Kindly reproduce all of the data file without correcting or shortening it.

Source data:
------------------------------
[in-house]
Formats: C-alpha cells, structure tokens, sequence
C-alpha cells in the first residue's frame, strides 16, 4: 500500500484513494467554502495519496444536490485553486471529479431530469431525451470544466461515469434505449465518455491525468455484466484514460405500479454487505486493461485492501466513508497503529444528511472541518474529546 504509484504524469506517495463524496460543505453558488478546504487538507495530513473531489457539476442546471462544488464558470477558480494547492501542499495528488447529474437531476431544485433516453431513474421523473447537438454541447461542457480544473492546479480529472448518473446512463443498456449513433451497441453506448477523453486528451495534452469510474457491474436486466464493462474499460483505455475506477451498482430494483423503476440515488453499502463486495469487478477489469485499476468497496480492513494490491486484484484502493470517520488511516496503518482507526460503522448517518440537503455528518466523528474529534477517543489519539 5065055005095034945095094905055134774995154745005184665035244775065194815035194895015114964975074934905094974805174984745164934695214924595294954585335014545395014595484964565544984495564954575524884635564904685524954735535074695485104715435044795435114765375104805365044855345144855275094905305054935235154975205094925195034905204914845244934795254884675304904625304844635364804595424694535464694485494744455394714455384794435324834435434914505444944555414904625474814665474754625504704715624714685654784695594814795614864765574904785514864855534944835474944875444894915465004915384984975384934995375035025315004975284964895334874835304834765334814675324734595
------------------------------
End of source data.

[in-house]
Formats: C-alpha cells, structure tokens, sequence
C-alpha cells in the first residue's frame, strides 16, 4: 500500500484513494467554502495519496444536490485553486471529479431530469431525451470544466461515469434505449465518455491525468455484466484514460405500479454487505486493461485492501466513508497503529444528511472541518474529546 504509484504524469506517495463524496460543505453558488478546504487538507495530513473531489457539476442546471462544488464558470477558480494547492501542499495528488447529474437531476431544485433516453431513474421523473447537438454541447461542457480544473492546479480529472448518473446512463443498456449513433451497441453506448477523453486528451495534452469510474457491474436486466464493462474499460483505455475506477451498482430494483423503476440515488453499502463486495469487478477489469485499476468497496480492513494490491486484484484502493470517520488511516496503518482507526460503522448517518440537503455528518466523528474529534477517543489519539 5065055005095034945095094905055134774995154745005184665035244775065194815035194895015114964975074934905094974805174984745164934695214924595294954585335014545395014595484964565544984495564954575524884635564904685524954735535074695485104715435044795435114765375104805365044855345144855275094905305054935235154975205094925195034905204914845244934795254884675304904625304844635364804595424694535464694485494744455394714455384794435324834435434914505444944555414904625474814665474754625504704715624714685654784695594814795614864765574904785514864855534944835474944875444894915465004915384984975384934995375035025315004975284964895334874835304834765334814675324734595